During an interview on the French television show, Cineastes de Notre Temps, Truffaut discussed his need to have at least three reasons to make a film. In contrast, with Stolen Kisses, the third Doinel film, he had only one reason and that was to work with Jean-Pierre Leaud once more, and you can tell. The film is tonally and stylistically all over the place. While it may not be balanced, that does not make it a bad film, in fact it is a great film.
We meet Doinel for the third time, as he is being to be dishonourably discharged from the army. He clearly has no problem with this as he makes the situation worse by acting out in juvenile ways, as he always does. His search for love in the wrong places starts immediately as he ventures to a brothel in a hurry. While Colette may be out of his life, we soon discover he is once again in an almost identical situation with Christine Darbon, played by Claude Jade.
Antoine returns to Christine’s home to the surprise and welcome of her parents, who have presumably fallen for him as Colette’s parents had in Antoine and Colette. The film’s tonal unbalance works to its favour as it reflects the immaturity and instability of Doinel. Verging on absurdist comedy, Antoine attempts several jobs, falls for many women and learns nothing from his mistakes.While he is now in early adulthood, he appears no less childish than he did in Antoine and Colette.
The film’s look and feel is drastically different from the two previous Doinel outings. Embracing both the more adventurous stylistic approaches of the French New Wave as well as taking cues from American thrillers, the film has a kinetic pace that is quite refreshing. That being said, Truffaut also knows when to slow down and allow a scene to play out, whether it be for comedic or dramatic effect. The most striking difference between Stolen Kisses and the previous adventures is that this film is shot in colour.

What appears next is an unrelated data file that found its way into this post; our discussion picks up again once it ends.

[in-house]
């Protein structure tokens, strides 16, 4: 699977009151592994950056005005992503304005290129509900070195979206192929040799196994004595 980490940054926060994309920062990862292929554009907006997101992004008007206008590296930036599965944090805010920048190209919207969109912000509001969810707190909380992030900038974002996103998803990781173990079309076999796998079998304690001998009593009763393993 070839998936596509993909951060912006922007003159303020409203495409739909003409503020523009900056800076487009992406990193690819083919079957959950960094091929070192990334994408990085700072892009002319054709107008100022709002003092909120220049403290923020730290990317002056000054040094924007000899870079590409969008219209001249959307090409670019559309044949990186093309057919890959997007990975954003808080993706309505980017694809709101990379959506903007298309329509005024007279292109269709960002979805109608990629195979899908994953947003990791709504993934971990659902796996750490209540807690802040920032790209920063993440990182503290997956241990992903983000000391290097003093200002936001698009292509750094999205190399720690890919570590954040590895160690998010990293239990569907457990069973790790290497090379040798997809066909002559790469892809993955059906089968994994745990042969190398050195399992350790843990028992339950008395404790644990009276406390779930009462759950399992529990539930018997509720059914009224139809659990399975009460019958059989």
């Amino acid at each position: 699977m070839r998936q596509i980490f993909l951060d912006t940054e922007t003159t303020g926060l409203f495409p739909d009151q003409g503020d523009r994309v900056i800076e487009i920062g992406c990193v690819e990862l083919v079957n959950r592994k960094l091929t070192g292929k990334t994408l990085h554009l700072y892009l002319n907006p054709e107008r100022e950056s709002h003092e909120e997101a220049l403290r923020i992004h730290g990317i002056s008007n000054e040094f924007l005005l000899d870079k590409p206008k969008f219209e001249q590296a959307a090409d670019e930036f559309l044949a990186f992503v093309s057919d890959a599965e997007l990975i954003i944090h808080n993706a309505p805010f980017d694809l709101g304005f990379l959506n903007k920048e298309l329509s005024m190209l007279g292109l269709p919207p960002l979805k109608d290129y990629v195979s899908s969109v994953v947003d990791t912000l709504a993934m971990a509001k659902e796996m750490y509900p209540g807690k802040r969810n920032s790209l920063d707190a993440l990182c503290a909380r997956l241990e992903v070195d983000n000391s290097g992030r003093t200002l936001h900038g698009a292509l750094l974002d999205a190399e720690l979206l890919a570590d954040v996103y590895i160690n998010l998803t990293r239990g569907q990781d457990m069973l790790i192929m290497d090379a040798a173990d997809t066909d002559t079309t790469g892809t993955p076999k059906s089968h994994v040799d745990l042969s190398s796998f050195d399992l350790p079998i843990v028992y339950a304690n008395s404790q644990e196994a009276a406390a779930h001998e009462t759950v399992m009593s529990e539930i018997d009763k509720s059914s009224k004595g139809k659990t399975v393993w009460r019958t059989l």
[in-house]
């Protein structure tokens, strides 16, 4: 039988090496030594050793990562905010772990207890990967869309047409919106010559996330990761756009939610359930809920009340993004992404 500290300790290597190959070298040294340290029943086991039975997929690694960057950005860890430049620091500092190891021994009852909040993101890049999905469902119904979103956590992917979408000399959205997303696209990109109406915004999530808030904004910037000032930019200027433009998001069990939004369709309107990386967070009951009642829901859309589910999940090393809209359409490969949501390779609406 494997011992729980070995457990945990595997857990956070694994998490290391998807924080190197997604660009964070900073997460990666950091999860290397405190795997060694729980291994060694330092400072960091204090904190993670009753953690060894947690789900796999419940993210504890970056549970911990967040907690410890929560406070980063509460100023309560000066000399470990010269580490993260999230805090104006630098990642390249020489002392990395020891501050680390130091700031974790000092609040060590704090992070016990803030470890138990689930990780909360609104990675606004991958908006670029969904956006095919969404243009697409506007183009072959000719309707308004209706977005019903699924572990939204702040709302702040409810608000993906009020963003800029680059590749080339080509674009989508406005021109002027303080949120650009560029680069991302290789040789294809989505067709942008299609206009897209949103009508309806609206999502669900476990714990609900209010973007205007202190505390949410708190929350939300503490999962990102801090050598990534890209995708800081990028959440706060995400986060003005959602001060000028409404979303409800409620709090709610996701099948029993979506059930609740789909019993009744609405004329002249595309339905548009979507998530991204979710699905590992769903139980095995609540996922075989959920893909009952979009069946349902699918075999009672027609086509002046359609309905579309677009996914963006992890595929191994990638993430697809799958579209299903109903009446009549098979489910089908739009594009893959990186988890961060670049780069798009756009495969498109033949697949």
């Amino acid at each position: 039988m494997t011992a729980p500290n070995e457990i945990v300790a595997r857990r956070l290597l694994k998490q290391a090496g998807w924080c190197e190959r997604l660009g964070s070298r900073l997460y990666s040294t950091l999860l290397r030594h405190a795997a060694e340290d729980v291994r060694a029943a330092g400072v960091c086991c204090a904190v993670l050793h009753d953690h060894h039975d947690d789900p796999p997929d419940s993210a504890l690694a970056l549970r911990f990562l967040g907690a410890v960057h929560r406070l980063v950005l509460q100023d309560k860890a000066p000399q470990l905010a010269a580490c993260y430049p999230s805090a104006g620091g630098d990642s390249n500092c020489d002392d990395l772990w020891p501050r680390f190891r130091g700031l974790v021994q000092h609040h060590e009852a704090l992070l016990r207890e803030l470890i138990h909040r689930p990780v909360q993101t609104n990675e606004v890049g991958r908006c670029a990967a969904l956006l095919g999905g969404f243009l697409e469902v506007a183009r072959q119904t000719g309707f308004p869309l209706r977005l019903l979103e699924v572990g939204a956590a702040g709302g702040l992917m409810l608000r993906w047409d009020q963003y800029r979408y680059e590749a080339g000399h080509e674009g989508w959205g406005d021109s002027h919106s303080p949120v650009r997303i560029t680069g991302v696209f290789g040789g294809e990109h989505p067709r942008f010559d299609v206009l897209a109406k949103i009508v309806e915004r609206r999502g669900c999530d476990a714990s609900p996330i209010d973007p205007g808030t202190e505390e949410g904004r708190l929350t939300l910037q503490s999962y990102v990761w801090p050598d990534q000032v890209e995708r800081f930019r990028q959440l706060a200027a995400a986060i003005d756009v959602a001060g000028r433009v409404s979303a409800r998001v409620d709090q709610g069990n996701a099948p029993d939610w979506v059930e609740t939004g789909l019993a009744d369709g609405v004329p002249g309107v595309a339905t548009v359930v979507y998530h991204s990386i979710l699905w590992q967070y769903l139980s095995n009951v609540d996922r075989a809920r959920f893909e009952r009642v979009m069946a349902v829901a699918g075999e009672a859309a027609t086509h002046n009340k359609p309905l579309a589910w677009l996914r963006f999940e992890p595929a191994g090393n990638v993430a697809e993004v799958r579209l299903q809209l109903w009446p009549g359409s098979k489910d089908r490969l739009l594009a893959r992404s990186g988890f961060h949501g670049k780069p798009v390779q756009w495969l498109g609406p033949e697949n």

The new colour pallet means a new view on Paris, one no longer seen from a child’s perspective. This new Paris is not as innocent as before, it is one full of desire, desire that clearly Doinel is not mature enough to handle. As he stumbles into becoming a private detective, his life becomes preoccupied by both his new job and his new love interest, the wife of one of his clients.
The strikingly beautiful New Wave icon Delphine Seyrig plays Fabienne Tabard, his client’s wife, who seems to return the infatuation. Even though he is always searching for love or at least what can be mistaken as love, when someone returns the feeling, he backs off scared of actually receiving what he has been searching for. This is seen with Fabienne Tabard’s romantic approaches but even more so when his former love interest, or rather obsession, Christine begins to feel what he used to feel.
It is not until she forces an encounter between herself and Doinel that he succumbs to her feelings, and finally acts in maturity, a first for the series. Throughout the film, we see a mysterious figure following Christine around Paris. We assume this figure is a private detective, but in one of the last shots he admits his undying love to Christine. “He is crazy” she states, while Doinel replies “he is”, it is not judgement but rather recognition of his previous acts and tendencies.
Stolen Kisses may signal a maturing Doinel, however as we have seen previously, Doinel is only happy with the idea of love and not the reality of it. Doomed to repeat himself, Doinel ends happy with his love, Christine, but the pessimist in all of us knows, it cannot last.